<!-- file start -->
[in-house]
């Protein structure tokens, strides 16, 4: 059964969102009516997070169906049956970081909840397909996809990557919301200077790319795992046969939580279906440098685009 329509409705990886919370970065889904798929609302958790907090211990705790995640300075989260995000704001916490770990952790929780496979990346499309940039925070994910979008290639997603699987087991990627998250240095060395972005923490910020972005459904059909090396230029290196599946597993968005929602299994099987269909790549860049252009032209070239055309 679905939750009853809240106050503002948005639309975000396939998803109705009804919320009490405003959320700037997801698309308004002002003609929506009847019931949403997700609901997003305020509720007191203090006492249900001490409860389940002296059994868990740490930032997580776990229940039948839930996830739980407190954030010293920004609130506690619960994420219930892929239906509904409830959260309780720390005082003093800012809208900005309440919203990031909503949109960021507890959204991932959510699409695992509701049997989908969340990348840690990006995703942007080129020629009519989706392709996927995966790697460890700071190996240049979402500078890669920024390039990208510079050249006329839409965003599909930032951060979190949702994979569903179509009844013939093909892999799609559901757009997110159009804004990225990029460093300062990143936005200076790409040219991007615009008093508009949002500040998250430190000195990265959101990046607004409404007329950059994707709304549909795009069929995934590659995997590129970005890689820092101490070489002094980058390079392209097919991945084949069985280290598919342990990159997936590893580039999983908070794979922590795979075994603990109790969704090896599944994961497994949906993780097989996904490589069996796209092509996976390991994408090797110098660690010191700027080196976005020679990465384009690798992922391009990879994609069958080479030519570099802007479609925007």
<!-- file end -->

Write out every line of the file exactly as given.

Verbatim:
[in-house]
């Protein structure tokens, strides 16, 4: 059964969102009516997070169906049956970081909840397909996809990557919301200077790319795992046969939580279906440098685009 329509409705990886919370970065889904798929609302958790907090211990705790995640300075989260995000704001916490770990952790929780496979990346499309940039925070994910979008290639997603699987087991990627998250240095060395972005923490910020972005459904059909090396230029290196599946597993968005929602299994099987269909790549860049252009032209070239055309 679905939750009853809240106050503002948005639309975000396939998803109705009804919320009490405003959320700037997801698309308004002002003609929506009847019931949403997700609901997003305020509720007191203090006492249900001490409860389940002296059994868990740490930032997580776990229940039948839930996830739980407190954030010293920004609130506690619960994420219930892929239906509904409830959260309780720390005082003093800012809208900005309440919203990031909503949109960021507890959204991932959510699409695992509701049997989908969340990348840690990006995703942007080129020629009519989706392709996927995966790697460890700071190996240049979402500078890669920024390039990208510079050249006329839409965003599909930032951060979190949702994979569903179509009844013939093909892999799609559901757009997110159009804004990225990029460093300062990143936005200076790409040219991007615009008093508009949002500040998250430190000195990265959101990046607004409404007329950059994707709304549909795009069929995934590659995997590129970005890689820092101490070489002094980058390079392209097919991945084949069985280290598919342990990159997936590893580039999983908070794979922590795979075994603990109790969704090896599944994961497994949906993780097989996904490589069996796209092509996976390991994408090797110098660690010191700027080196976005020679990465384009690798992922391009990879994609069958080479030519570099802007479609925007």